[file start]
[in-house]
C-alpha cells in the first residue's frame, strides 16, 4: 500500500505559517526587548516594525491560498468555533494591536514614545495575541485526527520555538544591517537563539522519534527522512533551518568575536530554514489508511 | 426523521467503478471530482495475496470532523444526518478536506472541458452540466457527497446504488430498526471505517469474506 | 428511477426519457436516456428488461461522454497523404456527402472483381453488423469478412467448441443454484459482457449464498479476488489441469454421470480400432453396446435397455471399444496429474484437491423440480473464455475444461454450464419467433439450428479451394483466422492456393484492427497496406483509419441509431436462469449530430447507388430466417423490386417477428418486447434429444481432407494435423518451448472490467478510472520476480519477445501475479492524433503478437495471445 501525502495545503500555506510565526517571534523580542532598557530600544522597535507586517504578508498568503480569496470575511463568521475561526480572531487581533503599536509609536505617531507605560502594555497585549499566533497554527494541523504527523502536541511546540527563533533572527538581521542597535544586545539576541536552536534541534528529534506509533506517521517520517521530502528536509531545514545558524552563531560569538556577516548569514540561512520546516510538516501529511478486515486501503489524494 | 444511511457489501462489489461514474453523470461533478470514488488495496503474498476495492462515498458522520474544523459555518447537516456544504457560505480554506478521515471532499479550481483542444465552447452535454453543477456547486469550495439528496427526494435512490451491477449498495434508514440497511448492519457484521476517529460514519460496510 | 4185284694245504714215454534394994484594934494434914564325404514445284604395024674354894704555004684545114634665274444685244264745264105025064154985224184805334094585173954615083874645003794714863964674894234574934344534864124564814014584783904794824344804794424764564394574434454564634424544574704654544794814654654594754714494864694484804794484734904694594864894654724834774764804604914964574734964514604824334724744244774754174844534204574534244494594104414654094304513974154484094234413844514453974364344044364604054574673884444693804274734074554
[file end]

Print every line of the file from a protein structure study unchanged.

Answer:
[in-house]
C-alpha cells in the first residue's frame, strides 16, 4: 500500500505559517526587548516594525491560498468555533494591536514614545495575541485526527520555538544591517537563539522519534527522512533551518568575536530554514489508511 | 426523521467503478471530482495475496470532523444526518478536506472541458452540466457527497446504488430498526471505517469474506 | 428511477426519457436516456428488461461522454497523404456527402472483381453488423469478412467448441443454484459482457449464498479476488489441469454421470480400432453396446435397455471399444496429474484437491423440480473464455475444461454450464419467433439450428479451394483466422492456393484492427497496406483509419441509431436462469449530430447507388430466417423490386417477428418486447434429444481432407494435423518451448472490467478510472520476480519477445501475479492524433503478437495471445 501525502495545503500555506510565526517571534523580542532598557530600544522597535507586517504578508498568503480569496470575511463568521475561526480572531487581533503599536509609536505617531507605560502594555497585549499566533497554527494541523504527523502536541511546540527563533533572527538581521542597535544586545539576541536552536534541534528529534506509533506517521517520517521530502528536509531545514545558524552563531560569538556577516548569514540561512520546516510538516501529511478486515486501503489524494 | 444511511457489501462489489461514474453523470461533478470514488488495496503474498476495492462515498458522520474544523459555518447537516456544504457560505480554506478521515471532499479550481483542444465552447452535454453543477456547486469550495439528496427526494435512490451491477449498495434508514440497511448492519457484521476517529460514519460496510 | 4185284694245504714215454534394994484594934494434914564325404514445284604395024674354894704555004684545114634665274444685244264745264105025064154985224184805334094585173954615083874645003794714863964674894234574934344534864124564814014584783904794824344804794424764564394574434454564634424544574704654544794814654654594754714494864694484804794484734904694594864894654724834774764804604914964574734964514604824334724744244774754174844534204574534244494594104414654094304513974154484094234413844514453974364344044364604054574673884444693804274734074554